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A Powerful 48 Hours
My visit to Washington, DC was fantastic. The trip was a bit impromptu when I called the US Department of Transportation’s Office of the Secretary to see if I could meet with Secretary Ray LaHood. Within a few hours, I had a date and time and booking tickets to fly out. It is not every day that a local transportation advocate has the opportunity to get close to people who are setting national policy and determining funding allocations in a close and intimate setting.
My intent of the meeting was not to duplicate the efforts of our national advocacy partners, or to lecture the Secretary on what he needs to do change the “autocentric culture in our nation”. My intent was to share our local stories and provide reflection on how national policies impact us locally and to reinforce ways that the Department can work with local partners and municipalities to make smart transportation choices. To help make this point, I invited Noah Budnick, a colleague from New York’s Transportation Alternatives and Randy Neufeld, of the SRAM Corporation and our board. We were told we had only thirty minutes, so we knew we could only cover so much ground. When we arrived at the meeting Peter Rogoff, the Administrator of the Federal Transportation Administration, also joined us.
Given the Secretary’s interest in distracted driving, we shared local stories on our Drive with Care work in area high schools and expressed our support for building a pilot around Mobility Education – a strategy to expand driver’s education to include on street bicycle safety, pedestrian safety, and transit planning. Secretary LaHood was interested, asked good questions, wanted distracted driving addressed and then asked for a price tag. He followed with a commitment to look into the idea.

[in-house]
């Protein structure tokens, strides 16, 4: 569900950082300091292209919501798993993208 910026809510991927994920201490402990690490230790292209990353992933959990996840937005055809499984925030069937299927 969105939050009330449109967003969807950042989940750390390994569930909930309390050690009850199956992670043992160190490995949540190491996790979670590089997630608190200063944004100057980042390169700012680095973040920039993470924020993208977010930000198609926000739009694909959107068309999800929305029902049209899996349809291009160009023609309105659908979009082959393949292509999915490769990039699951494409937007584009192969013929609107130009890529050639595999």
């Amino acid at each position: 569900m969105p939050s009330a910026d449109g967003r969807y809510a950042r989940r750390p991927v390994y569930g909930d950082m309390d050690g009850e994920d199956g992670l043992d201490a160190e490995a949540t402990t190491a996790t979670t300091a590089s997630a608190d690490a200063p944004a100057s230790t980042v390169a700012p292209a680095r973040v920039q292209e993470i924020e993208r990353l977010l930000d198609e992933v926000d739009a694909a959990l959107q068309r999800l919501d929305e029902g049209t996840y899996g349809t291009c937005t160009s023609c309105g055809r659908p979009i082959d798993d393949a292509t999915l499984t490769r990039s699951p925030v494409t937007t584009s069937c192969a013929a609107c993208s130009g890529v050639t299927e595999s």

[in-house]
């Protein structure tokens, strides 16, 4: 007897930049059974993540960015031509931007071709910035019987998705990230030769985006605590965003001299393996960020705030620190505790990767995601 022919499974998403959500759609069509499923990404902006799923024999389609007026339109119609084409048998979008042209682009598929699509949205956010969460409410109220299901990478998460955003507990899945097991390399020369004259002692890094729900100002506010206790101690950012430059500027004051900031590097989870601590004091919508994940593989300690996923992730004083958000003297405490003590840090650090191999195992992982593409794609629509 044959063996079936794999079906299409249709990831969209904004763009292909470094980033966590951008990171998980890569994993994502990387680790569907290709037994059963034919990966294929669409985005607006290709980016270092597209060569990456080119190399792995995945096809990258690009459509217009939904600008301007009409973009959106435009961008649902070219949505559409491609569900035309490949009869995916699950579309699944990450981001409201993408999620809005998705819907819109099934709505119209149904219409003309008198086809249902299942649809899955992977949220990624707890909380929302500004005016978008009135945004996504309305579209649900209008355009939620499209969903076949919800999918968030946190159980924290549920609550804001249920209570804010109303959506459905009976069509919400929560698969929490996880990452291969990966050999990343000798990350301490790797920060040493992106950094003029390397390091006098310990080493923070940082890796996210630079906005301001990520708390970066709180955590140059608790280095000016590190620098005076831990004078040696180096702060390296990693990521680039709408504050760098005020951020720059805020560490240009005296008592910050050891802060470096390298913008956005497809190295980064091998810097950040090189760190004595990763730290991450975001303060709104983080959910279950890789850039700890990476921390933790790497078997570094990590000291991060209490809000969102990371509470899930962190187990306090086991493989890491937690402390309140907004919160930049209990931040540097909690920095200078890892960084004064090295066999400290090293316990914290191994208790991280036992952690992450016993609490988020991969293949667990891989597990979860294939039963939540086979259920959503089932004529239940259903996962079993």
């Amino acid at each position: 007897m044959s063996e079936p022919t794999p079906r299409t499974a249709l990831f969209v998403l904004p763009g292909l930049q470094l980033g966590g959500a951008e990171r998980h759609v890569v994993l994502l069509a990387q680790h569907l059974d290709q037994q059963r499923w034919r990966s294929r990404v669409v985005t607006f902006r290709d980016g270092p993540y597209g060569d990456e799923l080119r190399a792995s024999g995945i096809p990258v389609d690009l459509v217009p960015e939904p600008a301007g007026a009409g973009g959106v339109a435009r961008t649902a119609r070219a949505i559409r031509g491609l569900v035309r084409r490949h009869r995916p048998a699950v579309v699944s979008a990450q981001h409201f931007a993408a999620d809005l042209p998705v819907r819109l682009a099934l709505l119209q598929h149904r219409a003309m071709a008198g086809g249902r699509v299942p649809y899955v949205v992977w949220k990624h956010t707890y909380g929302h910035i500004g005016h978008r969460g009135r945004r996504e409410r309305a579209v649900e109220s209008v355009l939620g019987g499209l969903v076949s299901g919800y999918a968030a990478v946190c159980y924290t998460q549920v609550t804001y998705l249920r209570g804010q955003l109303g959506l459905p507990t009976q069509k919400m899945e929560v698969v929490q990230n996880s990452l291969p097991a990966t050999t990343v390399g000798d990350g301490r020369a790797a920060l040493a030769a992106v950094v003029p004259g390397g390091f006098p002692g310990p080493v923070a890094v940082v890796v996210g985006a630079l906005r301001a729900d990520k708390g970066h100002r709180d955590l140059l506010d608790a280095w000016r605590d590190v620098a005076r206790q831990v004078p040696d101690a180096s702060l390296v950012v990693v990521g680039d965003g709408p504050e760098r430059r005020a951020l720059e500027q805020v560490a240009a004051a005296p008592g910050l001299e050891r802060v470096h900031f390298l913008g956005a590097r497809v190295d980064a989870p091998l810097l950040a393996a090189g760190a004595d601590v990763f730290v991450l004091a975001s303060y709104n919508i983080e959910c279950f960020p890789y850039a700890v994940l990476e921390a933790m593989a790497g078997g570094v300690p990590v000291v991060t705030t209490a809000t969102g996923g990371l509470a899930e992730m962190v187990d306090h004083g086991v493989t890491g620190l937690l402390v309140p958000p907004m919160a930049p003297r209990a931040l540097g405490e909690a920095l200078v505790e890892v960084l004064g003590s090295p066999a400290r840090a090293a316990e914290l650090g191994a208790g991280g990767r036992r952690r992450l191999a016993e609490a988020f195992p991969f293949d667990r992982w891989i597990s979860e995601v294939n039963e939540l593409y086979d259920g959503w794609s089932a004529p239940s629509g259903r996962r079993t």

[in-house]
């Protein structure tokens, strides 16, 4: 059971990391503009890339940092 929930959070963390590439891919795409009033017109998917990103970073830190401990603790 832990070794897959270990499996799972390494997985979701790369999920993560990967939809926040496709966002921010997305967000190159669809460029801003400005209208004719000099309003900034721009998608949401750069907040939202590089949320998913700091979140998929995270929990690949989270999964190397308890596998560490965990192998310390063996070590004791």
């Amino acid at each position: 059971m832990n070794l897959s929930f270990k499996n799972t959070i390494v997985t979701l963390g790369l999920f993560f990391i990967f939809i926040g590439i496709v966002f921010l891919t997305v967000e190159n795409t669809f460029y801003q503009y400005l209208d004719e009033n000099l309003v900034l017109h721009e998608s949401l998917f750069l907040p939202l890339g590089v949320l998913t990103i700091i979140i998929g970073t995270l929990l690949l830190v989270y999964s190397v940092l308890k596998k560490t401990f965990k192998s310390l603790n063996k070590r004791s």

We also covered ground on Safe Routes to School in the urban environment needing tie ins to violence prevention, building momentum for a Safe Routes for Seniors program in future funding bills, and the need to find creative ways to fund tough projects specifically covering ground on the need to complete the Burnham Greenway Gap as part of the Southland’s regional trail network.
Our next steps are to follow up with key staff and see where the conversation takes us. I try to keep in mind that this one conversation is a beginning to many conversations and I hope that this only builds on an already good start.
While I was in DC, I also had an opportunity to talk active transportation with the US Department of Housing and Development (HUD), meet with the new 5th District Congressman, Mike Quigley, and talk Southwest trails with Rep. Daniel Lipinski, 7th District Congressman. In many ways, the meeting with HUD was the most productive. We spent an hour talking about details and strategies to create livable communities built on sound land use policy. We covered some exciting ground including teaching about Home Zones and job development opportunities for projects such as bicycle parking racks.
I plan on writing more about the experience in our upcoming Mode Shift newsletter. Let me close by saying that one of the most powerful things that I was able to say in the past two days was that I represent over 5,000 members throughout the region. Join that movement if you are not currently a member to help build that voice.
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